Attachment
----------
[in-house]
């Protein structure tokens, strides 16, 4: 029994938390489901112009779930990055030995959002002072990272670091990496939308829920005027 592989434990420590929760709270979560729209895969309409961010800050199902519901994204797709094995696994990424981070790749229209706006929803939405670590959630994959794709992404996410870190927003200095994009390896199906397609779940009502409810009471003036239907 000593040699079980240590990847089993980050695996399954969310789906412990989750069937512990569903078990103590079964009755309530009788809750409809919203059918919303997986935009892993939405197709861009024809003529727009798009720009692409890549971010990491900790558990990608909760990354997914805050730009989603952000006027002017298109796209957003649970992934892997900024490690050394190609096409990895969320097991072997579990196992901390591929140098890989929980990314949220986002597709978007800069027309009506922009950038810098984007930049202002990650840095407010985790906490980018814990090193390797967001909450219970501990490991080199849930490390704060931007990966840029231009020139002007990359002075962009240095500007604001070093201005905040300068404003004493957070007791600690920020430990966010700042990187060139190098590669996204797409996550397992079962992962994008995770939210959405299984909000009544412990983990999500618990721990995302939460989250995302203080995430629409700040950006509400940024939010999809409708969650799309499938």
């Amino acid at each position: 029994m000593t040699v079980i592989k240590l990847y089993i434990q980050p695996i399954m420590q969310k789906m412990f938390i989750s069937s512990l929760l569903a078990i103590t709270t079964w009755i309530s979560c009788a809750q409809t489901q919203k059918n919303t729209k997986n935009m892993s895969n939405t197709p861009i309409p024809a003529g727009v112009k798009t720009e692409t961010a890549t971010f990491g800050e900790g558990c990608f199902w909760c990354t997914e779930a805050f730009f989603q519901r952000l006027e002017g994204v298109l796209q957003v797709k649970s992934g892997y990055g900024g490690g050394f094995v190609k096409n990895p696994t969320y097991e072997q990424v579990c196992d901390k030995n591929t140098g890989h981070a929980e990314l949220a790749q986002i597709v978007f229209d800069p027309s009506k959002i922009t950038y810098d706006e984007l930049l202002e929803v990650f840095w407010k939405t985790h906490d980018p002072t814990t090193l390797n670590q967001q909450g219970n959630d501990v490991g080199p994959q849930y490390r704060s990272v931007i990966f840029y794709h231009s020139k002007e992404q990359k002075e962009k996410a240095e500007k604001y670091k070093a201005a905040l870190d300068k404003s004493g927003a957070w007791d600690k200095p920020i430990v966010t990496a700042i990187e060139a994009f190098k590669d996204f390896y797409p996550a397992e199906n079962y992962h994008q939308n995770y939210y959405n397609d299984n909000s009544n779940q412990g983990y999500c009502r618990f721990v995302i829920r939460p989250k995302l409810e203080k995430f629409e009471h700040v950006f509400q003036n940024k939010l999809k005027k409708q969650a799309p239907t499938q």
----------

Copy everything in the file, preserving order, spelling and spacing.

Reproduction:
[in-house]
């Protein structure tokens, strides 16, 4: 029994938390489901112009779930990055030995959002002072990272670091990496939308829920005027 592989434990420590929760709270979560729209895969309409961010800050199902519901994204797709094995696994990424981070790749229209706006929803939405670590959630994959794709992404996410870190927003200095994009390896199906397609779940009502409810009471003036239907 000593040699079980240590990847089993980050695996399954969310789906412990989750069937512990569903078990103590079964009755309530009788809750409809919203059918919303997986935009892993939405197709861009024809003529727009798009720009692409890549971010990491900790558990990608909760990354997914805050730009989603952000006027002017298109796209957003649970992934892997900024490690050394190609096409990895969320097991072997579990196992901390591929140098890989929980990314949220986002597709978007800069027309009506922009950038810098984007930049202002990650840095407010985790906490980018814990090193390797967001909450219970501990490991080199849930490390704060931007990966840029231009020139002007990359002075962009240095500007604001070093201005905040300068404003004493957070007791600690920020430990966010700042990187060139190098590669996204797409996550397992079962992962994008995770939210959405299984909000009544412990983990999500618990721990995302939460989250995302203080995430629409700040950006509400940024939010999809409708969650799309499938």
């Amino acid at each position: 029994m000593t040699v079980i592989k240590l990847y089993i434990q980050p695996i399954m420590q969310k789906m412990f938390i989750s069937s512990l929760l569903a078990i103590t709270t079964w009755i309530s979560c009788a809750q409809t489901q919203k059918n919303t729209k997986n935009m892993s895969n939405t197709p861009i309409p024809a003529g727009v112009k798009t720009e692409t961010a890549t971010f990491g800050e900790g558990c990608f199902w909760c990354t997914e779930a805050f730009f989603q519901r952000l006027e002017g994204v298109l796209q957003v797709k649970s992934g892997y990055g900024g490690g050394f094995v190609k096409n990895p696994t969320y097991e072997q990424v579990c196992d901390k030995n591929t140098g890989h981070a929980e990314l949220a790749q986002i597709v978007f229209d800069p027309s009506k959002i922009t950038y810098d706006e984007l930049l202002e929803v990650f840095w407010k939405t985790h906490d980018p002072t814990t090193l390797n670590q967001q909450g219970n959630d501990v490991g080199p994959q849930y490390r704060s990272v931007i990966f840029y794709h231009s020139k002007e992404q990359k002075e962009k996410a240095e500007k604001y670091k070093a201005a905040l870190d300068k404003s004493g927003a957070w007791d600690k200095p920020i430990v966010t990496a700042i990187e060139a994009f190098k590669d996204f390896y797409p996550a397992e199906n079962y992962h994008q939308n995770y939210y959405n397609d299984n909000s009544n779940q412990g983990y999500c009502r618990f721990v995302i829920r939460p989250k995302l409810e203080k995430f629409e009471h700040v950006f509400q003036n940024k939010l999809k005027k409708q969650a799309p239907t499938q």